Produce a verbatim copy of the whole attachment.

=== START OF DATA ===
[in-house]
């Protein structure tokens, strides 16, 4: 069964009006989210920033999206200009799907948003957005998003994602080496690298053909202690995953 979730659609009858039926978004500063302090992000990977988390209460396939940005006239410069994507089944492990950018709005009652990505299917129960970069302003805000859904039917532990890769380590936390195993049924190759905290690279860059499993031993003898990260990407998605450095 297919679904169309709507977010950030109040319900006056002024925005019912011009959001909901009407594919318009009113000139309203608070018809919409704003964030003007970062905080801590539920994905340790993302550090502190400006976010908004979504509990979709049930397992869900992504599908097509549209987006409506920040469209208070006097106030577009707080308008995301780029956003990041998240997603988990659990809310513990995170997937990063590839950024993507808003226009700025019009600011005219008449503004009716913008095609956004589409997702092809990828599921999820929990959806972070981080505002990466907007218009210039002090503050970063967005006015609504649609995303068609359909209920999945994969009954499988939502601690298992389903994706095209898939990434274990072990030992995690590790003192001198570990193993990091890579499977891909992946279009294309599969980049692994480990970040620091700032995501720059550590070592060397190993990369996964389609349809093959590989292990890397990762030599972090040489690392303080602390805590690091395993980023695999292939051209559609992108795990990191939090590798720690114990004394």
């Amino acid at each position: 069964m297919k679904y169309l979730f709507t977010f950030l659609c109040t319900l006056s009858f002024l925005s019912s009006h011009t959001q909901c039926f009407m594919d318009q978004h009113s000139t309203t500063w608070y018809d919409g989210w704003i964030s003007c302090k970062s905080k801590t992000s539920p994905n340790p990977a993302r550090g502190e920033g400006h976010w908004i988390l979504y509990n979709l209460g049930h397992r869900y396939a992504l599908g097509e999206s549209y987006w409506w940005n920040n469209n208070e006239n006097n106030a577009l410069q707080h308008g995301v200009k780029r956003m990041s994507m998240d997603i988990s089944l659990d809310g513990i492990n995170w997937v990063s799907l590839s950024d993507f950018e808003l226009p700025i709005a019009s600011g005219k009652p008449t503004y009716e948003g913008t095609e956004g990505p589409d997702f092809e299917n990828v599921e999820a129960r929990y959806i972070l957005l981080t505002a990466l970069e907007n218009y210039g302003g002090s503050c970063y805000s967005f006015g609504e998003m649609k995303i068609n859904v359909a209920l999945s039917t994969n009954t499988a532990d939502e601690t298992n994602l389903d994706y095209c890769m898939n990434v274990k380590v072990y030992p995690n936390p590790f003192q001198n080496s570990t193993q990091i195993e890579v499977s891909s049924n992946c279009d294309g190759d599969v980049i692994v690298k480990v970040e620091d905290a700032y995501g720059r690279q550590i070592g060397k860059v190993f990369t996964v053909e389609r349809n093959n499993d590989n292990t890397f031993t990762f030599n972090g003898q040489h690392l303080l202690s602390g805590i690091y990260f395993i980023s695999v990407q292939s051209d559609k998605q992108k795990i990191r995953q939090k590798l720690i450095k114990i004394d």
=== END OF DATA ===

[in-house]
């Protein structure tokens, strides 16, 4: 069964009006989210920033999206200009799907948003957005998003994602080496690298053909202690995953 979730659609009858039926978004500063302090992000990977988390209460396939940005006239410069994507089944492990950018709005009652990505299917129960970069302003805000859904039917532990890769380590936390195993049924190759905290690279860059499993031993003898990260990407998605450095 297919679904169309709507977010950030109040319900006056002024925005019912011009959001909901009407594919318009009113000139309203608070018809919409704003964030003007970062905080801590539920994905340790993302550090502190400006976010908004979504509990979709049930397992869900992504599908097509549209987006409506920040469209208070006097106030577009707080308008995301780029956003990041998240997603988990659990809310513990995170997937990063590839950024993507808003226009700025019009600011005219008449503004009716913008095609956004589409997702092809990828599921999820929990959806972070981080505002990466907007218009210039002090503050970063967005006015609504649609995303068609359909209920999945994969009954499988939502601690298992389903994706095209898939990434274990072990030992995690590790003192001198570990193993990091890579499977891909992946279009294309599969980049692994480990970040620091700032995501720059550590070592060397190993990369996964389609349809093959590989292990890397990762030599972090040489690392303080602390805590690091395993980023695999292939051209559609992108795990990191939090590798720690114990004394």
């Amino acid at each position: 069964m297919k679904y169309l979730f709507t977010f950030l659609c109040t319900l006056s009858f002024l925005s019912s009006h011009t959001q909901c039926f009407m594919d318009q978004h009113s000139t309203t500063w608070y018809d919409g989210w704003i964030s003007c302090k970062s905080k801590t992000s539920p994905n340790p990977a993302r550090g502190e920033g400006h976010w908004i988390l979504y509990n979709l209460g049930h397992r869900y396939a992504l599908g097509e999206s549209y987006w409506w940005n920040n469209n208070e006239n006097n106030a577009l410069q707080h308008g995301v200009k780029r956003m990041s994507m998240d997603i988990s089944l659990d809310g513990i492990n995170w997937v990063s799907l590839s950024d993507f950018e808003l226009p700025i709005a019009s600011g005219k009652p008449t503004y009716e948003g913008t095609e956004g990505p589409d997702f092809e299917n990828v599921e999820a129960r929990y959806i972070l957005l981080t505002a990466l970069e907007n218009y210039g302003g002090s503050c970063y805000s967005f006015g609504e998003m649609k995303i068609n859904v359909a209920l999945s039917t994969n009954t499988a532990d939502e601690t298992n994602l389903d994706y095209c890769m898939n990434v274990k380590v072990y030992p995690n936390p590790f003192q001198n080496s570990t193993q990091i195993e890579v499977s891909s049924n992946c279009d294309g190759d599969v980049i692994v690298k480990v970040e620091d905290a700032y995501g720059r690279q550590i070592g060397k860059v190993f990369t996964v053909e389609r349809n093959n499993d590989n292990t890397f031993t990762f030599n972090g003898q040489h690392l303080l202690s602390g805590i690091y990260f395993i980023s695999v990407q292939s051209d559609k998605q992108k795990i990191r995953q939090k590798l720690i450095k114990i004394d």